No More Memory Bandwidth

Again, we have a 256 bit (4x 64 bit) memory interface to GDDR3 memory. The local graphics memory setup is not significantly different from the 6800 series of cards and only runs slightly faster at a 1.2 GHz effective data rate. This will work out in NVIDIA's favor as long as newer games continue to put a heavier burden on pixel shader processing. NVIDIA sees texture bandwidth as outweighing color and z bandwidth in the not too distant future. This doesn't mean the quest after ever increasing bandwidth will stop; it just means that the reasons we will need more bandwidth will change.

A good example of the changing needs of graphics cards is Half-Life 2. While the game runs very well even on older graphics cards like the 9800 Pro, the design is such that increased memory bandwidth is far less important than having more shader processing power. This is why we see the 6600GT cards significantly outperform the 9800 Pro. Even more interesting is that in our testing, we found that enabling 4xAA on a 9800 Pro didn't affect performance of HL2 much at all, while increasing the resolution from 1024x768 to 1280x1024 had a substantial impact on frame rates. If the HL2 model is a good example of the future of 3D engines, NVIDIA's decision to increase pixel processing power while leaving memory bandwidth for the future makes a lot of sense.

On an interesting side note, the performance tests in this article are mostly based around 1600x1200 and higher resolutions. Memory usage at 2048x1536 with 32bit color and z-buffer runs a solid 144MB for double buffered rendering with 4x AA. This makes a 256MB card a prerequisite for this setup, but depending on the textures, render targets and other local memory usage, 256MB may be a little short. PCI Express helps a little to alleviate any burden placed on system memory, but it is conceivable that some games could get choppier when swapping in and out large textures, normal maps, and the like.

We don't feel that ATI's 512MB X850 really brings anything necessary to the table, but with this generation we could start to see a real use for 512MB of local memory. MRTs, larger textures, normal maps, vertex textures, huge resolutions, and a lack of hardware compression for fp16 and fp32 textures all mean that we are on the verge of seeing games push memory usage way up. Processing these huge stores of data require GPUs powerful enough to utilize them efficiently. The G70 begins to offer that kind of power. For the majority of today's games, we are fine with 256MB of RAM, but moving into the future it's easy to see how more would help.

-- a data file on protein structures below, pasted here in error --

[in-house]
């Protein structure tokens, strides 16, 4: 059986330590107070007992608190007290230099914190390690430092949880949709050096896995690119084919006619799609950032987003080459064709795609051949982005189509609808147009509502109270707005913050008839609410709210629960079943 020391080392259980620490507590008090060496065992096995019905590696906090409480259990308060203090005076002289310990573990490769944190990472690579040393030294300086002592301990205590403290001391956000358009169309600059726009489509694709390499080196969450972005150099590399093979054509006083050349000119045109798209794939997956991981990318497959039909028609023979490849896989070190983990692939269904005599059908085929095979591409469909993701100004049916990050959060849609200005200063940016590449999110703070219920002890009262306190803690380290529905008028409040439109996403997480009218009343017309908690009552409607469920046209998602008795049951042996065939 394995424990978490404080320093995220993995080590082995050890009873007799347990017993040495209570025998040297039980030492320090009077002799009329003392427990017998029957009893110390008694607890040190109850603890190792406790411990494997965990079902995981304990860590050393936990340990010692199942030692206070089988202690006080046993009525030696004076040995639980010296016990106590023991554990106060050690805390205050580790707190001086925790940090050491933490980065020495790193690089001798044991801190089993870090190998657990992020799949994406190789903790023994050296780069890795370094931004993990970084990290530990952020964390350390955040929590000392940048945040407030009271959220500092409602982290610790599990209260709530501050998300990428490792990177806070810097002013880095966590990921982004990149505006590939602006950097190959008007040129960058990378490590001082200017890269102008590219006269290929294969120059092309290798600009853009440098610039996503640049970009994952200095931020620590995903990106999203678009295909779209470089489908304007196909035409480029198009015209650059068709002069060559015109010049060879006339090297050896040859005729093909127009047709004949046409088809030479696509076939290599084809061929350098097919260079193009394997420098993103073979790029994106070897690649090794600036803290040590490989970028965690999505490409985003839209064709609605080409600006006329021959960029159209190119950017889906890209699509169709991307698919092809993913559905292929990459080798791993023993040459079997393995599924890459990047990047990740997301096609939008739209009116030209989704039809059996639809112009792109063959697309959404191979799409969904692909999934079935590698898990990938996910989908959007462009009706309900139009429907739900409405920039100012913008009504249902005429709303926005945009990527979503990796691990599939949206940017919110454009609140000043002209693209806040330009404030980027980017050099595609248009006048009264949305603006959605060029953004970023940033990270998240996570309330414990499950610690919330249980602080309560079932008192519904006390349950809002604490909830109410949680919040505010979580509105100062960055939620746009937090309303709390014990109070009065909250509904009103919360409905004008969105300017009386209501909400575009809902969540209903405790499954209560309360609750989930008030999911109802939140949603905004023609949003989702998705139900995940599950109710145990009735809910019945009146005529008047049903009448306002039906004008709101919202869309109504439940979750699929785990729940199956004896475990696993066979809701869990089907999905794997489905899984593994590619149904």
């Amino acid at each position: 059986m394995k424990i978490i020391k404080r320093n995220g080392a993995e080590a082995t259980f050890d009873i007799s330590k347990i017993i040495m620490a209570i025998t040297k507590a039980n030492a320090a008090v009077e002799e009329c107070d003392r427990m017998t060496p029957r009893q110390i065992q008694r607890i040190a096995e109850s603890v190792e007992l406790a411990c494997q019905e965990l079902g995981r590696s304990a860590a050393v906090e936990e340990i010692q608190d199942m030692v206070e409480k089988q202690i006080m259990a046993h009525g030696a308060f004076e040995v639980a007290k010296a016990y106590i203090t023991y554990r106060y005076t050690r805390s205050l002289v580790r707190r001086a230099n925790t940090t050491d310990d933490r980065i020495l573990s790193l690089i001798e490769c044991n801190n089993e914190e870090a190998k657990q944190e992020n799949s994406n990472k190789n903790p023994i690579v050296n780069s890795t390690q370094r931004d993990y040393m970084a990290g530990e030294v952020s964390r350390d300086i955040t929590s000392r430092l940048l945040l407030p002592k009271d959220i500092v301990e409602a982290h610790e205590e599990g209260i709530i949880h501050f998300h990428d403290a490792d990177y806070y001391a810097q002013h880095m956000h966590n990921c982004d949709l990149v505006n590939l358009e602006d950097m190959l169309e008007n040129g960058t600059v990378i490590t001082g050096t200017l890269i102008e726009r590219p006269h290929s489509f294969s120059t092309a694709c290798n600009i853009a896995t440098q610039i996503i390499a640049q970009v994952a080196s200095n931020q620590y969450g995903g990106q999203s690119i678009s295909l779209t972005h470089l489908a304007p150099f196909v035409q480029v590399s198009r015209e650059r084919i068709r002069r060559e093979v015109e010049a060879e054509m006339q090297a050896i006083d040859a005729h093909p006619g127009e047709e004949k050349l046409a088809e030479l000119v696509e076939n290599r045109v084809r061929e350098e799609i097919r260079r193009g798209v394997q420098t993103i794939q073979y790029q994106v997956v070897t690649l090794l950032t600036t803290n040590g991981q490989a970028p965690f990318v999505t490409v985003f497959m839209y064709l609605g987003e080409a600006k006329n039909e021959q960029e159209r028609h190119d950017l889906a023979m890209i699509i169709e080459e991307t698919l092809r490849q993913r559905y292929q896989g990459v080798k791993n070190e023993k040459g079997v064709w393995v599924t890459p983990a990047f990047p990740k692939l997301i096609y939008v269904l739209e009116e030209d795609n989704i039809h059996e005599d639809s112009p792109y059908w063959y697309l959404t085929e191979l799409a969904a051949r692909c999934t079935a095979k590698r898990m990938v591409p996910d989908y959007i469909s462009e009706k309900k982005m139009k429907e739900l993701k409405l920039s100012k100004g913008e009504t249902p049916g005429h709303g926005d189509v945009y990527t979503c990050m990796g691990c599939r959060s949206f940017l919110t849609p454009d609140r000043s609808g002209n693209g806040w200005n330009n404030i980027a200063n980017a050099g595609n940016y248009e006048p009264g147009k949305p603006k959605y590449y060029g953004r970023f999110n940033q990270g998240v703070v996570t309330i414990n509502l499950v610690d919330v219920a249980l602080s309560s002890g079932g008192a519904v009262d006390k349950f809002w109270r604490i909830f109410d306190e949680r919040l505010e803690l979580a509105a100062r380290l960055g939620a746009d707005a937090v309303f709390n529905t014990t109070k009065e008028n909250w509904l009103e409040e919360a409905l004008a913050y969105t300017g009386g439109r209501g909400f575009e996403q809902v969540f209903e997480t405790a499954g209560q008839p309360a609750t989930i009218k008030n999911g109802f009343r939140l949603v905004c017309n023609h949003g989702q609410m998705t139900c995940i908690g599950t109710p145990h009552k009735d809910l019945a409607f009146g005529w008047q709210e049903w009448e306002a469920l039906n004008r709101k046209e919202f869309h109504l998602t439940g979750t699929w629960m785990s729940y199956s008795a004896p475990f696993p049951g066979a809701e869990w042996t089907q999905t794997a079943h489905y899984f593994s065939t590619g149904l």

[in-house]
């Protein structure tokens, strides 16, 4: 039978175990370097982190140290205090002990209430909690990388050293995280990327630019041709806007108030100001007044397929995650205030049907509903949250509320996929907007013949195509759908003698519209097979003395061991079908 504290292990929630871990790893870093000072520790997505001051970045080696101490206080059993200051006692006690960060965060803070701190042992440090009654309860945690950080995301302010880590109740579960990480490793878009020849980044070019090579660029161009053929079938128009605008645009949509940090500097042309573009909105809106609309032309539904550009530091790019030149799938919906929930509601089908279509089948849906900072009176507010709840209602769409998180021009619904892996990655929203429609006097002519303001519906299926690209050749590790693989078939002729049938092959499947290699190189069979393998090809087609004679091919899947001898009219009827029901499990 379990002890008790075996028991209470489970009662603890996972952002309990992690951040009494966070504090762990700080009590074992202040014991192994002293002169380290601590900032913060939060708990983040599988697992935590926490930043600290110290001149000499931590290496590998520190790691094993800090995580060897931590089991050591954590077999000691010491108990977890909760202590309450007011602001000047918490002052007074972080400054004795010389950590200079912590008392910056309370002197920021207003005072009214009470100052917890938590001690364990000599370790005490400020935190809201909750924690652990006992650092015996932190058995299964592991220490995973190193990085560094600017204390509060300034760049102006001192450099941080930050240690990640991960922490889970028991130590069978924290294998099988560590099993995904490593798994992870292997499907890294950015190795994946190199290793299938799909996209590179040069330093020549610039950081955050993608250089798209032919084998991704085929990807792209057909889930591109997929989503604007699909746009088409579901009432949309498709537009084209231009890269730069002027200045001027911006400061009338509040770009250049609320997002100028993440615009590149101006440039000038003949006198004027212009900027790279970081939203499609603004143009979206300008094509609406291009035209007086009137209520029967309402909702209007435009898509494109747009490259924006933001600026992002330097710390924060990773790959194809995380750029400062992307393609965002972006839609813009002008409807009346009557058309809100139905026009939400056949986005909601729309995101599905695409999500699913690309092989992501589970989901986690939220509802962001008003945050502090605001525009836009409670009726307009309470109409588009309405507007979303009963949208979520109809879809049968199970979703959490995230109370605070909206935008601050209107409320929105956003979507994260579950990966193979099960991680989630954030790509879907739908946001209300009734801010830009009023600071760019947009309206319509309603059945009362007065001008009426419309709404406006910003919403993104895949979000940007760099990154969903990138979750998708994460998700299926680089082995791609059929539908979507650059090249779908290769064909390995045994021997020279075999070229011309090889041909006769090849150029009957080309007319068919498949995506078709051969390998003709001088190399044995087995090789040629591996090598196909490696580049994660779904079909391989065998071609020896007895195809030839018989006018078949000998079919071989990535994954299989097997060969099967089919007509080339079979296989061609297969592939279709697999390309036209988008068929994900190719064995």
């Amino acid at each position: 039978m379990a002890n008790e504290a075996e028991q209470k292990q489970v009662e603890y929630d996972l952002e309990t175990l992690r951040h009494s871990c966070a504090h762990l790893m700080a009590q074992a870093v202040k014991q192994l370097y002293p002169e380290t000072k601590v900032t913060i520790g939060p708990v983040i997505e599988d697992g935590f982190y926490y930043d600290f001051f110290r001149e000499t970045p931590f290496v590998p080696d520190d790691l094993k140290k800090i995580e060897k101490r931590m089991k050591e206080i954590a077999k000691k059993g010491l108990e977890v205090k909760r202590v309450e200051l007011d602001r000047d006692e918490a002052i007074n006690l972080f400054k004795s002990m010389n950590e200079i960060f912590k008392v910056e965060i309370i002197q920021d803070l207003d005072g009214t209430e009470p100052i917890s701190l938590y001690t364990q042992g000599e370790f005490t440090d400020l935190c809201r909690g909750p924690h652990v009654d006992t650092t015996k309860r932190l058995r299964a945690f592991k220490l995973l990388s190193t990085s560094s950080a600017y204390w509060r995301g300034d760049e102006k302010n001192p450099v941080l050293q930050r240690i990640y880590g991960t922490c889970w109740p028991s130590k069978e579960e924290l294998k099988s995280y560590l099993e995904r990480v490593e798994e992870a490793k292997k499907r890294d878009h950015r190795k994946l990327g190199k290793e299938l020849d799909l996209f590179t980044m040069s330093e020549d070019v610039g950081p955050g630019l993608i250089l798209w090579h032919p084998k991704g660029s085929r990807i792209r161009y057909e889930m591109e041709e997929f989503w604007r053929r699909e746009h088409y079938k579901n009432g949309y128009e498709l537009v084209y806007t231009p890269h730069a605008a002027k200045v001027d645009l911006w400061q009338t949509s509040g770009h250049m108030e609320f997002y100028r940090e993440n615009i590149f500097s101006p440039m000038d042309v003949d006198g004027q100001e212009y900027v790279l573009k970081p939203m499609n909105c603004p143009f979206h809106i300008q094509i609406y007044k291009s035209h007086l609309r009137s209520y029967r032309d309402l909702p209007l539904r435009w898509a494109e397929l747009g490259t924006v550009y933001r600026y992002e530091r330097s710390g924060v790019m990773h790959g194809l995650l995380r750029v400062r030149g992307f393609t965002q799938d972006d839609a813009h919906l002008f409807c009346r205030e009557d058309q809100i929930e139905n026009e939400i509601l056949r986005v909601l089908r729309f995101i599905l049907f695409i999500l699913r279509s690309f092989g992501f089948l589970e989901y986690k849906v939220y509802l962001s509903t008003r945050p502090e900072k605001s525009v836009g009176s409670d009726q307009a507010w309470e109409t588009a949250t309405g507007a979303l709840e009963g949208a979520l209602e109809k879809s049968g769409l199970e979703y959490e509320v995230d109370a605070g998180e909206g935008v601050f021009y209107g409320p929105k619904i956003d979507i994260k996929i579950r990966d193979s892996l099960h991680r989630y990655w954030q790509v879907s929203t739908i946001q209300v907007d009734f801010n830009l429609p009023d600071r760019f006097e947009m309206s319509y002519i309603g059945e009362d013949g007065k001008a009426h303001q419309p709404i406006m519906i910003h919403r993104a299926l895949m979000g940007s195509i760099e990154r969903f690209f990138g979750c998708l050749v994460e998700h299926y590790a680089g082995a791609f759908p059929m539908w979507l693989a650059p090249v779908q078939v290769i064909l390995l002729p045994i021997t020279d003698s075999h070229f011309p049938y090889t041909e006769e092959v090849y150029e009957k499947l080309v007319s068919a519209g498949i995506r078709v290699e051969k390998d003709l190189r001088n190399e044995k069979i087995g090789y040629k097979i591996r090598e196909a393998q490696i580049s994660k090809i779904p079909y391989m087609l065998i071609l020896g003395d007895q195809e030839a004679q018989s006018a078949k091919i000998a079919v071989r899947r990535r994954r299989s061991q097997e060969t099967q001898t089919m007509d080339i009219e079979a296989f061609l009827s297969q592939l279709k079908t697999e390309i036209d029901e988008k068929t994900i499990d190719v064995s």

In addition to these issues, a 512MB card would be a wonderful fit for Dual-Link DVI. This would make the part a nice companion to Apple's largest Cinema Display (which is currently beyond the maximum resolution supported by the GeForce 7800 GTX). In case anyone is curious, a double buffered 4xAA 32bit color+z framebuffer at 2560x1600 is about 190MB.

In our briefings on G70, we were told that every part of the chip has been at least slightly updated from NV4x, but the general architecture and feature set is the same. There have been a couple of more significant updates as well, namely the increased performance capability of a single shader pipe and the addition of transparency antialiasing. Let's take a look at these factors right now.

The Pipeline Overview Inside The Pipes
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  • vanish - Wednesday, June 22, 2005 - link

    From what i'm seeing the 6800U SLI beats the 7800GTX[SLI] in most normal resolutions. I don't know, but usually when a new generation comes out it should at least beat the previous generation. Sure, it works wonders on huge resolutions, but very few people actually have monitors that can display these types of resolutions. Most people don't have monitors above 1200x1000 resolution, much less 1600x1200. Reply
  • Live - Wednesday, June 22, 2005 - link

    What’s up with the BF2 graphs? The 6800u SLI scores more at 1600x1200 4xAA (76,3) then it does at the same resolution without AA (68,3). That doesn’t make sense does it?

    Sorry for the extremely poor spelling…
    Reply
  • Dukemaster - Wednesday, June 22, 2005 - link

    Over 2,5 than a 6800 ultra in Battlefield 2 and Splinter Cell, how the hell is that possbile?? Reply
  • vortmax - Wednesday, June 22, 2005 - link

    Good job Nvidia with the launch. Now lets see if ATI can match the performance and availability. Reply
  • ryanv12 - Wednesday, June 22, 2005 - link

    From what I see, the 7800GTX is really of benefit to you if you have a monitor that is higher than a 1600x1200 resolution. Fairly impressive though, I must say. I also wasn't expecting double the performance of the 6800's since it only has 50% more pipes. I can't wait to see the 32 piped cards! Reply
  • Live - Wednesday, June 22, 2005 - link

    Looks good. to bad i ahve to wiat a few month until ATI releases the competition. Reply
  • bpt8056 - Wednesday, June 22, 2005 - link

    First post!! Congrats to nVidia for pulling off an official launch with retail availability. Reply

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